In the past two days, I’ve received two messages from people seeking information about moving abroad. One was looking for general information, while the second was specifically seeking tips for those considering a move to Nicaragua. Neither are missionaries, but rather U.S. citizens seeking to relocate overseas.
So, I figured it was a good time for a general “tips for ex-pats” series of posts, in case there are others with similar questions (or for anyone who is just curious). As I write these, however, it’s important to remember I only have experience living in Nicaragua. As such, my tips are slanted toward life in this developing country. If you’re moving abroad, definitely research how your specific destination is affected by these topics.
This first post focuses on handling money abroad.
Access Your Money From Abroad
Many countries require you to be a resident before you can open a local bank account, so having convenient, fee-free access to your funds while you’re traveling is critical. Before you leave the U.S., open an account with a bank that does not charge for use of its services outside of the U.S., and allows you to manage your account online. For example, Charles Schwab not only offers fee-free access abroad, but also reimburses for all ATM charges incurred anywhere in the world, and offers a mobile app to make deposits (simply take a photo of the check!), check balances, and pay bills.
Close all your credit cards except for two that don’t have international fees for usage, such as the Chase Sapphire card. (Chase has a promotion where you get 40,000 bonus points after spending $3,000 in the first three months you have the card.) Two or three percent doesn’t sound like much, in terms of a foreign transaction fee, but when you try to avoid carrying cash (which could get stolen) credit cards become a lifeline for purchases and those fees add up quickly. Another option to consider is the AMEX Platinum card, which has a higher annual fee, but offers free travel insurance, medical evacuation services, and many other benefits for international travelers. Note: in Latin America, the Costco-owned Price Smart (which is the best, and often only, place to buy many American favorites) only accepts AMEX or cash. Yet another reason why we brought our American Express card with us.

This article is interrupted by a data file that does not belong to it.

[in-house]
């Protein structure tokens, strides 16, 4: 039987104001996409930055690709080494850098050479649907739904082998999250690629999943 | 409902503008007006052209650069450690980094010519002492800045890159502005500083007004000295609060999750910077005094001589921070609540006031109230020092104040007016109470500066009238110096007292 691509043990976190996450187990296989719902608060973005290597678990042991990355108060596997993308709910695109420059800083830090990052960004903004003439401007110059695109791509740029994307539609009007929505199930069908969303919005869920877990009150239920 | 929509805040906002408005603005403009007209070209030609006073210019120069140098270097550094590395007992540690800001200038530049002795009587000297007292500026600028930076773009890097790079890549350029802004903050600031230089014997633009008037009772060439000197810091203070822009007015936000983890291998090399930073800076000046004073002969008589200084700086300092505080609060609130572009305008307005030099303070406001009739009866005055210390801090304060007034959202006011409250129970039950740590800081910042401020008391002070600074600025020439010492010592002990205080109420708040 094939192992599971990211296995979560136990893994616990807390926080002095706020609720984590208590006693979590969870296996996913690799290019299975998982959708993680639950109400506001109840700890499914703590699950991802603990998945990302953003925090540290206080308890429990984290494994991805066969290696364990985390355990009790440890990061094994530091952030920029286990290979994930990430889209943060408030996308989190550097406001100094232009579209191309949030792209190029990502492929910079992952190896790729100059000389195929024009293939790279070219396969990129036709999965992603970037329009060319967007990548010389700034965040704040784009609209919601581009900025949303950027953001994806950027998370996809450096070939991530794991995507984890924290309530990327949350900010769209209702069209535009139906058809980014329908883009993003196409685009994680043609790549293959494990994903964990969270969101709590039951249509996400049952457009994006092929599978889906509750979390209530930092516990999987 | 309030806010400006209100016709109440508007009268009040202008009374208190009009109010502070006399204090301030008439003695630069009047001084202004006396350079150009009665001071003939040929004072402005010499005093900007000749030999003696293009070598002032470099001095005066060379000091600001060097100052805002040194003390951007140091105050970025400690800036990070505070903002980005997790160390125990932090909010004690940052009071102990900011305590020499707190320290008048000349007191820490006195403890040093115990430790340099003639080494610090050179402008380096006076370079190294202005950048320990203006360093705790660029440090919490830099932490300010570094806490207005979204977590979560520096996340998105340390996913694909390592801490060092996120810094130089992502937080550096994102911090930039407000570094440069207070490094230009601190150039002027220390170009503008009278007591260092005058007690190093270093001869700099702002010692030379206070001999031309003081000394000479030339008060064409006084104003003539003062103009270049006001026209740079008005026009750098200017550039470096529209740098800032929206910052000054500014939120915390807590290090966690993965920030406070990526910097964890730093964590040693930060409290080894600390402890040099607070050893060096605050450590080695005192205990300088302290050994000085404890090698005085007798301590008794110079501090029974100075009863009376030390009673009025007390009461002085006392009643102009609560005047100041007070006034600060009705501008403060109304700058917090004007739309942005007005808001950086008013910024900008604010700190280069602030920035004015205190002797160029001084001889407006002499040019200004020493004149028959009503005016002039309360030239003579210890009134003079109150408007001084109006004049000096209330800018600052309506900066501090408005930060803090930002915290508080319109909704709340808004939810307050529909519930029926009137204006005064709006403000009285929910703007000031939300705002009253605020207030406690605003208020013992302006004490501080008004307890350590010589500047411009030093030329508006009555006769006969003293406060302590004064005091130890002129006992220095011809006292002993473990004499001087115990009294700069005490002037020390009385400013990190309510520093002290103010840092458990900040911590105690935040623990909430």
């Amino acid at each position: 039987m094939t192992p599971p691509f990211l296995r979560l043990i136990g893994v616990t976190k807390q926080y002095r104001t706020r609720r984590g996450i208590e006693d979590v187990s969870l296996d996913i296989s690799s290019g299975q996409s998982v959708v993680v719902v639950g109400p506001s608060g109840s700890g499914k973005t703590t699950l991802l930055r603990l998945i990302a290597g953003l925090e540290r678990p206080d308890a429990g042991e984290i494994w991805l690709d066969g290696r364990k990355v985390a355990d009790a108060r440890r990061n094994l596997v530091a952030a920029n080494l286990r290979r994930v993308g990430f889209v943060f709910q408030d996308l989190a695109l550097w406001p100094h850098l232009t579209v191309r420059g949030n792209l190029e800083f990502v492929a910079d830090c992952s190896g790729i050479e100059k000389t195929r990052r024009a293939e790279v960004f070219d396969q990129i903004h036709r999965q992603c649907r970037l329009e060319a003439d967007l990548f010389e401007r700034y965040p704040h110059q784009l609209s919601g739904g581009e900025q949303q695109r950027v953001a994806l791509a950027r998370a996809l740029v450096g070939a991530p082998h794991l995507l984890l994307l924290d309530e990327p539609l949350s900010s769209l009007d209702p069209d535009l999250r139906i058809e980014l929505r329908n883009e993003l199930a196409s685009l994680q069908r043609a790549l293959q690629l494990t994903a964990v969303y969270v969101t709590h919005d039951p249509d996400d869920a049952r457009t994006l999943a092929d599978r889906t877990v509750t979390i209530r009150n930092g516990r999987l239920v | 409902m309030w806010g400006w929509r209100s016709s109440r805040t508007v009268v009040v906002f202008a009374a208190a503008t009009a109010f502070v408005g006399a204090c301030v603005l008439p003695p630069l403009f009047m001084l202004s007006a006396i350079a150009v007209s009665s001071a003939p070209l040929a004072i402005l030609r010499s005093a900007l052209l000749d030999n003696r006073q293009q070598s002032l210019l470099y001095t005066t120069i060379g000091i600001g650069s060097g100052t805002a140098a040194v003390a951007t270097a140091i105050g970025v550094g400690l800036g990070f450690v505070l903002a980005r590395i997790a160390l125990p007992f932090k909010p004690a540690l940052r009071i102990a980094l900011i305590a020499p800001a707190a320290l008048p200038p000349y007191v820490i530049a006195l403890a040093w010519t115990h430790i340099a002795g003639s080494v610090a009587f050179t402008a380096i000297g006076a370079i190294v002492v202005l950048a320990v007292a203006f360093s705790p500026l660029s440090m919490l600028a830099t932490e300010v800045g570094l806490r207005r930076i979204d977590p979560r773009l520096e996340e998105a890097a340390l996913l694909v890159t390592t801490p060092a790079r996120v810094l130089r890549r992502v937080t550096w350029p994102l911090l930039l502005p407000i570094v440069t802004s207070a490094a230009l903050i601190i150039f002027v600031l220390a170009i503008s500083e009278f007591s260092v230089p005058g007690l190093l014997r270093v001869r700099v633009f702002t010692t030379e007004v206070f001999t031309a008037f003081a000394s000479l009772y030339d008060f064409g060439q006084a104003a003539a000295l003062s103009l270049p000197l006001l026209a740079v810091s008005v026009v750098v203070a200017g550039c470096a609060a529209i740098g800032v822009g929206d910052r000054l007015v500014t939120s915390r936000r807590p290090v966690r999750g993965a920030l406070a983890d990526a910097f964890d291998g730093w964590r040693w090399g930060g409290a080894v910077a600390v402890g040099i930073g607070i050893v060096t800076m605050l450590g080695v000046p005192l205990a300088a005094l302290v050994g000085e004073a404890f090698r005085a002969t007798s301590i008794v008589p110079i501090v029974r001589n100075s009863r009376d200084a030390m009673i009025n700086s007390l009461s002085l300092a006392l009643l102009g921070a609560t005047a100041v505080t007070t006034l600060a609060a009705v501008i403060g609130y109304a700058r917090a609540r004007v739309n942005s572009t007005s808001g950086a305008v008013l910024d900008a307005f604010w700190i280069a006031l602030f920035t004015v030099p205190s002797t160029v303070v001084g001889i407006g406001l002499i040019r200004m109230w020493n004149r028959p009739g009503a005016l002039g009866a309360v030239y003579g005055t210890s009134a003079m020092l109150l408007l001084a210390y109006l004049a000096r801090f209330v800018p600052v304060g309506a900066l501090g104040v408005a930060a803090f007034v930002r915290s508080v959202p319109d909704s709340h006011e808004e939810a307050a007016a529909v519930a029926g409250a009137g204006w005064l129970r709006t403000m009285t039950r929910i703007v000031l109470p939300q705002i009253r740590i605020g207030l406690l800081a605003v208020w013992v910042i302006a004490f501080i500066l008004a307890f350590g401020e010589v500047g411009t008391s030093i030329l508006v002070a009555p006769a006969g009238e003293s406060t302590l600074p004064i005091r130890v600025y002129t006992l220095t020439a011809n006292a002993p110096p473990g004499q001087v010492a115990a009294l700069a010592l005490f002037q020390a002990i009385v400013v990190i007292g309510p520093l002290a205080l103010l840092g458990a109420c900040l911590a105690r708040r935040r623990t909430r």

Finally, you might consider a bank like Citibank, which does operate in many other countries. We figured if we had a Citibank account in the U.S., then we could easily access that same account at the Citibank in Nicaragua, right? Wrong. Turns out our Citibank U.S. account is good only in the U.S. and in order to have an account in Nicaragua we had to actually open a Citibank Nicaragua account… which we couldn’t do without being official residents (more on that in another post). Now, if you are able to open a local Citibank account, you can transfer between the local and U.S. account free of charge — which is a huge bonus — but we haven’t gotten to that point yet since residency is such a long process.
NOTE: Be sure to alert all account holders of your travel plans, so they don’t shut down your account for potential fraud!
Trust Someone Back Home
Next, give a trusted friend or family member (who is remaining in the US) access to said accounts (go to your bank and officially put them on your accounts). Consider having a rubber stamp version of your signature created, so this trusted person can legally sign documents and make deposits on your behalf.
If you have a business — even a small one like we do — give that trusted person an official role in your business to ease your transition. My mom graciously accepted the oh-so-high-paying job of Treasurer for my “company,” so she could accept checks from clients, sign papers from the accountant, and deal with tax issues. This is a huge help to me and makes it possible or me to live and work abroad without frequent trips back home.